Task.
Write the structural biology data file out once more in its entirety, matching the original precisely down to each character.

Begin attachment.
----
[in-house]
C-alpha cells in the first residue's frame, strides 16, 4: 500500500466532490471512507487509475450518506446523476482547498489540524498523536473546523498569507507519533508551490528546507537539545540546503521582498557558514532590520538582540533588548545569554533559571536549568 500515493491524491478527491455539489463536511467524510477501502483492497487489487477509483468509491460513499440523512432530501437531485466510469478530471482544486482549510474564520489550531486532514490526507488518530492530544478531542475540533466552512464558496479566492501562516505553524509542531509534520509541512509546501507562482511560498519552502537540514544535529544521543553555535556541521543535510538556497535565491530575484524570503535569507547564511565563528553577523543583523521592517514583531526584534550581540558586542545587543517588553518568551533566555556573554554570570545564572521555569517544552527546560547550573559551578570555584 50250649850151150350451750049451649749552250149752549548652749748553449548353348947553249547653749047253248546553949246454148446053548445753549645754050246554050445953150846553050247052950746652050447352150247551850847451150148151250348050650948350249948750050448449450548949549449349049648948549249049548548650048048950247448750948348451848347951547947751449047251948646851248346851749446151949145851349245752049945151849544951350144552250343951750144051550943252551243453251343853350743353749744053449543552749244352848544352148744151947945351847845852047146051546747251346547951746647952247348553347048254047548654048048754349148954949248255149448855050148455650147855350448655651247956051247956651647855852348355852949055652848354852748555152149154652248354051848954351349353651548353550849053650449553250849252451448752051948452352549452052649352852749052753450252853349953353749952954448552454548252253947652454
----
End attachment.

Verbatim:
[in-house]
C-alpha cells in the first residue's frame, strides 16, 4: 500500500466532490471512507487509475450518506446523476482547498489540524498523536473546523498569507507519533508551490528546507537539545540546503521582498557558514532590520538582540533588548545569554533559571536549568 500515493491524491478527491455539489463536511467524510477501502483492497487489487477509483468509491460513499440523512432530501437531485466510469478530471482544486482549510474564520489550531486532514490526507488518530492530544478531542475540533466552512464558496479566492501562516505553524509542531509534520509541512509546501507562482511560498519552502537540514544535529544521543553555535556541521543535510538556497535565491530575484524570503535569507547564511565563528553577523543583523521592517514583531526584534550581540558586542545587543517588553518568551533566555556573554554570570545564572521555569517544552527546560547550573559551578570555584 50250649850151150350451750049451649749552250149752549548652749748553449548353348947553249547653749047253248546553949246454148446053548445753549645754050246554050445953150846553050247052950746652050447352150247551850847451150148151250348050650948350249948750050448449450548949549449349049648948549249049548548650048048950247448750948348451848347951547947751449047251948646851248346851749446151949145851349245752049945151849544951350144552250343951750144051550943252551243453251343853350743353749744053449543552749244352848544352148744151947945351847845852047146051546747251346547951746647952247348553347048254047548654048048754349148954949248255149448855050148455650147855350448655651247956051247956651647855852348355852949055652848354852748555152149154652248354051848954351349353651548353550849053650449553250849252451448752051948452352549452052649352852749052753450252853349953353749952954448552454548252253947652454